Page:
Father Patrick was trying to sleep in the confines of his bedroom above the prayer hall. He was attached to a small Catholic church near Sealdah. Being in the vicinity of popular churches such as St. James’ (popularly known as “Jora Girja”) and St. John’s meant that not too many worshipers frequented his church. A typical day consisted of morning and evening masses, occasional baptisms, confessions and day to day activities of running and maintaining the building. Thanks to the torrential downpours since morning, even the routine activities had been shelved that day.
It was well past midnight when Samuel, his trusted aide knocked on his door softly, “Father, there’s a gentleman downstairs to see you”.
“At this time?”, surprise poured out of every word Father Patrick uttered. It was incredible that someone had braved this weather to show up at that hour. With mounting curiosity, Father Patrick descended the stairs to the waiting hall. The gentleman waiting on one of the benches stood up and bowed slightly. He was dressed in a black overcoat and stooped a little. He had a felt hat on which was covering most of his face. Despite the obscure features, Father Patrick could tell he was an elderly man who was deeply troubled.
“I am here for a confession Father”, the man spoke with a slow, measured voice. “You must be surprised to have a visitor at this hour but I had little choice. Whatever I have to say, it should be said now or never”
“This way please”, Father Patrick guided the gentleman to the confession box. Once they were seated facing each other, the priest patiently waited for the man to narrate his story.
“I have decided to end my life Father”, the man came straight to the point. “Life can only take so much hardship, the spirit can only endure pain till a point. I have reached my breaking point”
“I am sorry to hear this my son!” Father Patrick intoned in his calm, soothing voice. “I know at times the going gets tough and it seems all is lost but that’s just God’s way of making you stronger.”
“It’s easy to say that when you have only yourself to deal with. How do you preserve your sanity when your well-being depends upon the collective actions of thousands of people?” “I am sorry son, but I don’t understand what you are saying”, Father Patrick gave the stranger a puzzled look.
“Father, I am no human being. I am the spirit of the city which you inhabit. I have been portrayed as ‘joy’, ‘festivity’, ‘liveliness’ to everyone curious about Kolkata but THIS is my real state of being. I am scarred, battered and broken. I am sick of pretensions and hollow masquerade.
I have made up my mind. The spirit of the city dies tonight! I am what you construct and Father, everybody here has made me the phantom of a lost glory. I used to be a beautiful woman once, full of life with a spring in my step-but now, this torn, beaten up old man is what I have become”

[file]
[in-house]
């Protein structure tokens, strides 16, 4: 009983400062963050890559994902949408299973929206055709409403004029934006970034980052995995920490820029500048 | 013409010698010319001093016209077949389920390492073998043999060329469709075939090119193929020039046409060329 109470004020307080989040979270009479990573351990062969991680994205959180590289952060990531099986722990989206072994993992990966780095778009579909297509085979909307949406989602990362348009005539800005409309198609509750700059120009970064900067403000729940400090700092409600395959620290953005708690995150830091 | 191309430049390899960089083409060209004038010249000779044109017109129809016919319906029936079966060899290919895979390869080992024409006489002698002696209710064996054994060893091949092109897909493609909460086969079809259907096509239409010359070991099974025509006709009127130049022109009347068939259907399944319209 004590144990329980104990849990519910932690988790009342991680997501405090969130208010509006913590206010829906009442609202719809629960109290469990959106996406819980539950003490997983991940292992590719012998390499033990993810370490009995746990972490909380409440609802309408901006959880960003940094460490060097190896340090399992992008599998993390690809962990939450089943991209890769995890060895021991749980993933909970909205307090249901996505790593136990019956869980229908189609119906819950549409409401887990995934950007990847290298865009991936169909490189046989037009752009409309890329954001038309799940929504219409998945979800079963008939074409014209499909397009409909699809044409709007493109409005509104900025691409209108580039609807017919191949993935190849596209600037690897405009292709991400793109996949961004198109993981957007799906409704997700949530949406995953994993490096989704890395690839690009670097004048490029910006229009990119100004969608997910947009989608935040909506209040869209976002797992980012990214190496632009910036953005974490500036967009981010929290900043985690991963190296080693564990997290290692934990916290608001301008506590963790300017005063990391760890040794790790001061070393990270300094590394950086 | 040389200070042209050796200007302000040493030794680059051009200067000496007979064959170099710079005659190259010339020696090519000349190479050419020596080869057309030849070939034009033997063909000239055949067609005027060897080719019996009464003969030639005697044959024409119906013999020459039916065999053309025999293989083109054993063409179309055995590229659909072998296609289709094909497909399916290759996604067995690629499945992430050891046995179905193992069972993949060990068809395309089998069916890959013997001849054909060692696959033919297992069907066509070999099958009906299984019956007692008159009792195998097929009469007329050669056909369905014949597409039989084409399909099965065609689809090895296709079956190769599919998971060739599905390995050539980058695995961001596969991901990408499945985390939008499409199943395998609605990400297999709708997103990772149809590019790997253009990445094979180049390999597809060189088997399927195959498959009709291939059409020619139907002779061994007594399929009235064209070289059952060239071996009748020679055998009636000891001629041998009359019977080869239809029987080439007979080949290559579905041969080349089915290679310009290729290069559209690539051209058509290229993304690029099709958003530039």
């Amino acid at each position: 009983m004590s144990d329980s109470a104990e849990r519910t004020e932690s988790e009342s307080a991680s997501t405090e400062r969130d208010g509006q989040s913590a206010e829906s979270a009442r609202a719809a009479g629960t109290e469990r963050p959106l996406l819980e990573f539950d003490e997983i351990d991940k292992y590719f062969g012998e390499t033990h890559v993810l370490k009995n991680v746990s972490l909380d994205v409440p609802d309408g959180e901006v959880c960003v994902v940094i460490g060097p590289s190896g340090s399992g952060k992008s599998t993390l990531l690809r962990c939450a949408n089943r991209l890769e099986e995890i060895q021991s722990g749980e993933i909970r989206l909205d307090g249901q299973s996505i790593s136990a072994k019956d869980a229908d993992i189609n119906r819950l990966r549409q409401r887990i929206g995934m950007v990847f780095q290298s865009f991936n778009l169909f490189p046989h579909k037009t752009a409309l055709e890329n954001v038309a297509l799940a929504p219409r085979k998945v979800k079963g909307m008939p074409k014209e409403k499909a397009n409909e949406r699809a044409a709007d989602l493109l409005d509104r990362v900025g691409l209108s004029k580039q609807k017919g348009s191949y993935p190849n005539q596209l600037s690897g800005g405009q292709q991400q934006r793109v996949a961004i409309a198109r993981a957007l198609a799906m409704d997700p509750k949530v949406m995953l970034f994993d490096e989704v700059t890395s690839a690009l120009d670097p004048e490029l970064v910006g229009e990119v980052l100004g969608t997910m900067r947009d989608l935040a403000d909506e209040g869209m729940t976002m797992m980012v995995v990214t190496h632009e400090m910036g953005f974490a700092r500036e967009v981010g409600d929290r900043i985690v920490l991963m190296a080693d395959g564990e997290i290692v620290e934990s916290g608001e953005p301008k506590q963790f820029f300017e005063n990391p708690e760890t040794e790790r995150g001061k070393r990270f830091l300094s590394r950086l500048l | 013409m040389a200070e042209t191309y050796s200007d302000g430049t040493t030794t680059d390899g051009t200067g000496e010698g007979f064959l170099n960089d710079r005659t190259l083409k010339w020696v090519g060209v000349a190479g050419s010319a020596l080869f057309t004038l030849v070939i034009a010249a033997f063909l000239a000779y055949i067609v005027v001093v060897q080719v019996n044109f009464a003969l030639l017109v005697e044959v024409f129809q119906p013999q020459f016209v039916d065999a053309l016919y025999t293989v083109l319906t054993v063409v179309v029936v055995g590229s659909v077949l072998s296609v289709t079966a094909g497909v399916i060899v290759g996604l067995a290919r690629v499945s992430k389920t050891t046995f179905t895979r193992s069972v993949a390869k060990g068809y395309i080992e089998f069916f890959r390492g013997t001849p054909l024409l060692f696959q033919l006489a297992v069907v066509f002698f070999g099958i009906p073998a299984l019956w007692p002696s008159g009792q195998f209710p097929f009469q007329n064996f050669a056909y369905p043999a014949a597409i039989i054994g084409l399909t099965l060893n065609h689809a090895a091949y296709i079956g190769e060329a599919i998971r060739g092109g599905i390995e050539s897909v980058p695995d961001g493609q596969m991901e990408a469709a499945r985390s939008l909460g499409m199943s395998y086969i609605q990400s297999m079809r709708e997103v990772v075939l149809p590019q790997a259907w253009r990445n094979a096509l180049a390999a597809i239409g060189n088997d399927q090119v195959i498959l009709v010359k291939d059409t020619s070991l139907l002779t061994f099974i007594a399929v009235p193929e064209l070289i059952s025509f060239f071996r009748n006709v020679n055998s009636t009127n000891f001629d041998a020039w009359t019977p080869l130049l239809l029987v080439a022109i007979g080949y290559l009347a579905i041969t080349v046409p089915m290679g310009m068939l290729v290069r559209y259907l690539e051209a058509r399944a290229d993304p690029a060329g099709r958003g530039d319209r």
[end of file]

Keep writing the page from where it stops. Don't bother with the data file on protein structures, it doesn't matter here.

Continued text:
Father Patrick paused for a while as he took this in. His oratory held at bay by this most unexpected revelation. As he closed his eyes seeking an answer, a voice inside him spoke up:
“Your spirit is what you make it, and you are a new man every day”
Father Patrick opened his eyes, “You see the rain outside? Do you think the rays of the sun will never touch these flooded streets again? People are not made the same my son-some make you a beautiful lady while others make you who you are now. But this transformation emphasizes the promise of change.
Just like seasons, with new people come new hope. Search for this hope in the many newborns who would define you someday.”
The spirit stared back, motionless, intent.
“You have seen more than three centuries, gone through so many transformations. This too will pass, maybe for something more glorious than you ever thought?”
The old man stood up, straighter now. He tipped his hat a little, “Thank you Father. I’ll wait”.
As Father Patrick walked up to the altar, he looked out of the window to see dawn breaking. The first sun rays inched into the church through the narrow slits in the window frame. The rain had stopped. Father Patrick knelt before the altar - “Amen to new beginnings!”, he whispered.
About the author: Soumalya Chakraborty did his Masters in English Literature from University of Hyderabad and have been here since 2006. He currently works in a Gaming company as a Project Manager. Though professionally he is not into literature but reading and writing have always been an integral part of his life and will continue to be. Soumalya joined Bengalis in Hyderabad actively in 2011 and for him it's been a blast so far with all the friends. He has organised activities and has participated in. The networking he made in Bengalis in Hyderabad has benefited him till now.